Remarks by Dr. Jon Kim Andrus, Deputy Director, Pan American Health Organization
January 13, 2009
Good afternoon, everyone, and thank you for coming.
I'd like to thank the Organization of American States for hosting this briefing. Our PAHO headquarters building has been closed due to a water main break, but I understand it will be open and operational tomorrow. But, again thanks to our hosts.
Yesterday afternoon at 4:53 pm local time, a large earth quake struck Haiti. It proved devastating.
To that end, last night and today, the Pan American Health Organization is mobilizing a rapid health response team to Haiti, through the Dominican Republic, in response to the severe earthquake that struck close to the nation's capital of Port-au-Prince, a city of two million people.
The earth quake was measured 7.2 on the Richter scale and inflicted large-scale damage, including large numbers of casualties and severe damage to hospitals and health facilities attempting to care for the injured. Damaged health facilities include the Eliazard Germain hospital in Petionville, an area of Port-au-Prince and the Petit frères et Soeurs facility. National authorities believe there will be a serious loss of life.
Our immediate health priorities include:
In addition, we are deploying a 12-member team of health and logistics
experts, including specialists in mass casualty management,
coordination of emergency health response, and the management of dead
UN buildings, including the PAHO/WHO buildings, suffered major damage. The main force of the earthquake was felt 17 kilometres south-west of the Haitian capital, Port-au-Prince. Many homes and public buildings have collapsed. The phone system is not working and most roads in the affected area are blocked.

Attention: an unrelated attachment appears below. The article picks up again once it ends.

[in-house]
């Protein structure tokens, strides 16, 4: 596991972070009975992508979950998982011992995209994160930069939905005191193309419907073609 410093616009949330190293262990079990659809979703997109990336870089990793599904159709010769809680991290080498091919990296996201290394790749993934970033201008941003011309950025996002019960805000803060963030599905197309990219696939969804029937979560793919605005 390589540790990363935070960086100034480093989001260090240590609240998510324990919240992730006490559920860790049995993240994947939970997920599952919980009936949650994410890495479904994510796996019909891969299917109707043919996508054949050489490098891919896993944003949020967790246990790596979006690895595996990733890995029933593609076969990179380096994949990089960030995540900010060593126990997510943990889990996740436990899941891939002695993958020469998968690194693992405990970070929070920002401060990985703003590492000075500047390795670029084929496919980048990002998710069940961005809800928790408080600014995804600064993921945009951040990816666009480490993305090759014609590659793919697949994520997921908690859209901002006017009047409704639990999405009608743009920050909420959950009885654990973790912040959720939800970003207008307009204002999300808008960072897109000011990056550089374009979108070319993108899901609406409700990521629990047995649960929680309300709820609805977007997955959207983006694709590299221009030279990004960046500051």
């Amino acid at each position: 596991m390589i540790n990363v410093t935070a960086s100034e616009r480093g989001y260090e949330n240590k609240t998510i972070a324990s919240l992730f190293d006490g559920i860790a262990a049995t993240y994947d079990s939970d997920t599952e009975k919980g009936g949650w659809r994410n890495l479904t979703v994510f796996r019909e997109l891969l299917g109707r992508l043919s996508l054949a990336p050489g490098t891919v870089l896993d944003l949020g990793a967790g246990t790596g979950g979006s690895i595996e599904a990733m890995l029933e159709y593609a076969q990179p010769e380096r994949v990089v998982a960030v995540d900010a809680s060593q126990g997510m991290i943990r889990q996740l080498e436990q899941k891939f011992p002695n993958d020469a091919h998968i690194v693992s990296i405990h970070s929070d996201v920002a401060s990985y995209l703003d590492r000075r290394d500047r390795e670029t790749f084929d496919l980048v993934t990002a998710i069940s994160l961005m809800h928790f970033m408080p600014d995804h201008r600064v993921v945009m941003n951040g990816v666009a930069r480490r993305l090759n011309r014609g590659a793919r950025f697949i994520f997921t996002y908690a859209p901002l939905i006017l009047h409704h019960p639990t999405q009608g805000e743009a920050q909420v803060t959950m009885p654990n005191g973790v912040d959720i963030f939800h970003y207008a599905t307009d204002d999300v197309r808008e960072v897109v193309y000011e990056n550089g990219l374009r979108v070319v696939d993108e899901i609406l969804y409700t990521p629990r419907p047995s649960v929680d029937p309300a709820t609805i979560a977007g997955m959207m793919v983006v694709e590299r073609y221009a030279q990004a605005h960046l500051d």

Neighboring countries in the region are already in the process of organizing humanitarian aid missions and assistance and search and rescue teams. The condition of the airport is being assessed to determine how quickly humanitarian aid can reach the affected area.
To put this into perspective, this is the strongest earthquake ever recorded in Haiti along this fault line. Haiti is the poorest country in the western hemisphere. It ranks 154th on the United Nations Human Development Index. It is a country of extreme poverty and vulnerability.
The quake was felt as far away as the neighboring Dominican Republic, where two hospitals in Barahona and Santiago were affected.
It could not have come at a worst time. In 2008, Haiti was devastated by four major hurricanes/tropical storms: Faye, Gustav, Hanna and Ike, which wreaked havoc on physical and agricultural infrastructure. The storms killed almost 450 people, affected a million residents and left more than 150,000 are living in shelters.
We all fear that the impact of this earthquake will be particularly devastating due to the vulnerability of Haiti's people as I mentioned.
Having said that, though, I think it is important we take the opportunity to focus and try to draw on the lessons we have learned over the decades in responding to disasters in the Americas and around the world.